While we were in Amsterdam in June we took the train one day and went to The Hague. We had been once before but this time we had a specific purpose, namely to visit the revamped Maurithuis museum.
we reached this main street after a two-minute walk from the station
I liked the sculpture on top of this building - very unusual
We reached the Maurithuis in no time
After visiting the museum we had lunch in one of the outdoor cafes in this large, spacious square
the square is overlooked by these modernist buildings.
Next to the Maurithuis is this arch which is the entrance to the Binnenhof, a complex of buildings next to the Hofvijver lake. It houses the meeting place of both houses of the States General of the Netherlands, as well as the Ministry of General Affairs and the office of the Prime Minister.
lots of space, very few people, and lots of security - something we have not seen in Holland before
Built primarily in the 13th century, the Gothic castle originally functioned as residence of the counts of Holland and became the political centre of the Dutch Republic in 1584. It is counted among the top 100 Dutch heritage sites. The Binnenhof is the oldest House of Parliament in the world still in use.
The Ridderzaal, the Hall of Knights, which is used for the state opening of Parliament.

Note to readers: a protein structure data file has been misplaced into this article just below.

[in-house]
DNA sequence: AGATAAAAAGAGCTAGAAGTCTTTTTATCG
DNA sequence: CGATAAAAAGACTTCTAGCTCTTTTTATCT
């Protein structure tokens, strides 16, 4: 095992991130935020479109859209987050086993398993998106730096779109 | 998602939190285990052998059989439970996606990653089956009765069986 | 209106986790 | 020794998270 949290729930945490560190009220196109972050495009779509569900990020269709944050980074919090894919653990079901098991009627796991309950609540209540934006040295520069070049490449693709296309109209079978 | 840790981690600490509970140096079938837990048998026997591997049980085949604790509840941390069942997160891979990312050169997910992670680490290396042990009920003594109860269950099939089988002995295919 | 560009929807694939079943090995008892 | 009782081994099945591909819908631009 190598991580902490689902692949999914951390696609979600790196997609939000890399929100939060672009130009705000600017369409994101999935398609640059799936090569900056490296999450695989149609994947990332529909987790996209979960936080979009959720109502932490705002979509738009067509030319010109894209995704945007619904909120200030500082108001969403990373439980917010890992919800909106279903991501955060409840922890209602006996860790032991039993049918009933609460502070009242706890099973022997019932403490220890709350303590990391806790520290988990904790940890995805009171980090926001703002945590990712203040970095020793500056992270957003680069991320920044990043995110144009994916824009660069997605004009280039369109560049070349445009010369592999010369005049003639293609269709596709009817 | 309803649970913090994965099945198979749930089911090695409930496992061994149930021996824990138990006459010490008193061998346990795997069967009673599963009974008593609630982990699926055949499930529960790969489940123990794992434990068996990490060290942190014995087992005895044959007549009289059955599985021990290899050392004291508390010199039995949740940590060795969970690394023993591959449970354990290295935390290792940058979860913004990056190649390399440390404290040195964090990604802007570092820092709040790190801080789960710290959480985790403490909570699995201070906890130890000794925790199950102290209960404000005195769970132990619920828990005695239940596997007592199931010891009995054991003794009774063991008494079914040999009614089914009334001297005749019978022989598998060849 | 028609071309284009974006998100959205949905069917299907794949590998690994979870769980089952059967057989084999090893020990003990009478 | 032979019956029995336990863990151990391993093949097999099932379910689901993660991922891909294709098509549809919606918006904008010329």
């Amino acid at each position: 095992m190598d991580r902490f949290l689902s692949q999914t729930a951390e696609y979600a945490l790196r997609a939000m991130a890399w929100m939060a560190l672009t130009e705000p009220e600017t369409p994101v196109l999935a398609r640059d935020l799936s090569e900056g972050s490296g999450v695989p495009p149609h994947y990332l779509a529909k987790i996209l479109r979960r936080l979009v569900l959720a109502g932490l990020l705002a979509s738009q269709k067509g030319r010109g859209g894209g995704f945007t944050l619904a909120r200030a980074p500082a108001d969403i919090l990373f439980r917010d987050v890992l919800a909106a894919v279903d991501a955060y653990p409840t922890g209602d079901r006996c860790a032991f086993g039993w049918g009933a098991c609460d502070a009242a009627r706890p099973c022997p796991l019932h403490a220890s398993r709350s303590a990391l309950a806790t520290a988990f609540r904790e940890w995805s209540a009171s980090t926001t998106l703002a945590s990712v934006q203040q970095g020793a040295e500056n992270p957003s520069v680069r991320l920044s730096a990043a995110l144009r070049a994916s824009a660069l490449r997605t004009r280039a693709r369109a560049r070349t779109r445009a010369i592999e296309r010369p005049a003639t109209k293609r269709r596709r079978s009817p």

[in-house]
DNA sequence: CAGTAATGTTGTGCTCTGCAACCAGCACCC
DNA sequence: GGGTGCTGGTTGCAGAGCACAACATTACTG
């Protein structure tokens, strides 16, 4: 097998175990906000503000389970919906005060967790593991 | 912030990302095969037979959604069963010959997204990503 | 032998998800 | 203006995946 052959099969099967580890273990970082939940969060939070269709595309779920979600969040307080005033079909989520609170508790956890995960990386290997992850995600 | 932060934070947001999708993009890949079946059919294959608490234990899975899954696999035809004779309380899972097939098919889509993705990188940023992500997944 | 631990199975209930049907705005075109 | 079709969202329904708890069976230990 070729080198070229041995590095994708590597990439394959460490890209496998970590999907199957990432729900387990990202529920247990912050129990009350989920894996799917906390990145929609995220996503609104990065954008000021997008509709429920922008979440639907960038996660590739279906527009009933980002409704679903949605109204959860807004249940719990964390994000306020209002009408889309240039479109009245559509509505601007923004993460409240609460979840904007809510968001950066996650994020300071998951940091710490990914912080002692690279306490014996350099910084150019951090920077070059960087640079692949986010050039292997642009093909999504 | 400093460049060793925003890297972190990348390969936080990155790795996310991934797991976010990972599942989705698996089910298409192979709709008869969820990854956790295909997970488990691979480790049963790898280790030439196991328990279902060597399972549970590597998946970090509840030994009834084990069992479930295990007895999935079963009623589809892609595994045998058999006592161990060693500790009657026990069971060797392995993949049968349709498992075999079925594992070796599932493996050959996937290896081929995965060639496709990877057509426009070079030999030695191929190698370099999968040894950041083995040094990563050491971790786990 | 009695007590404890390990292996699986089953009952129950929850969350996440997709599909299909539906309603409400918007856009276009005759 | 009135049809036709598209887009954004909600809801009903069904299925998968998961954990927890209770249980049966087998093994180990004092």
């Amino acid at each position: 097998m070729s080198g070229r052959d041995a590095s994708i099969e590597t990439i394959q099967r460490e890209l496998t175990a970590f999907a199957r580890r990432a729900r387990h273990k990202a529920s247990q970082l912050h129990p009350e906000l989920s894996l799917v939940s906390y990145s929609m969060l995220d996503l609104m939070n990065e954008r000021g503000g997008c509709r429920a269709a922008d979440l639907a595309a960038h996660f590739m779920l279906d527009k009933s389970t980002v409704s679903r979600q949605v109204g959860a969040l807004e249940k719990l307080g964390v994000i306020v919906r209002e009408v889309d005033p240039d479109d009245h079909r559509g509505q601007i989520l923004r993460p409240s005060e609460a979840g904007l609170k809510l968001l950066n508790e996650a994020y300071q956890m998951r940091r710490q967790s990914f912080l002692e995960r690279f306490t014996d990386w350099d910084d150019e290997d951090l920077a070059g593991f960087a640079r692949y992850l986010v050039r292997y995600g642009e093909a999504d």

Wonderful vaulted ceiling
Through another arch, and we moved on to the Buitenhof, another square. This square originated in the 13th century during the construction of the Binnenhof. It was filled with houses and stables and at one point, it even had a zoo.
Right outside the Buitenhof is this intriguing sculpture - we could not find out anything about it
We then retraced our steps
On our way to the station we came upon this building
and had to go in to have a look at the passage
And then it was time to go back to Amsterdam. We boarded the train which was quite crowded this time as it was the rush hour. We chatted quietly, pointing things out and talking about the day we'd had. At one point the passenger behind us, got out of his seat came up to us, and indicated a sign that we had failed to notice. This was a silent train: not a quiet train like you get in the UK where no mobile phones etc. are allowed, but a silent train - no talking allowed whatsoever. We were mortified for having failed to see the sign, but how civilised is that? I wish we had those in the U.K.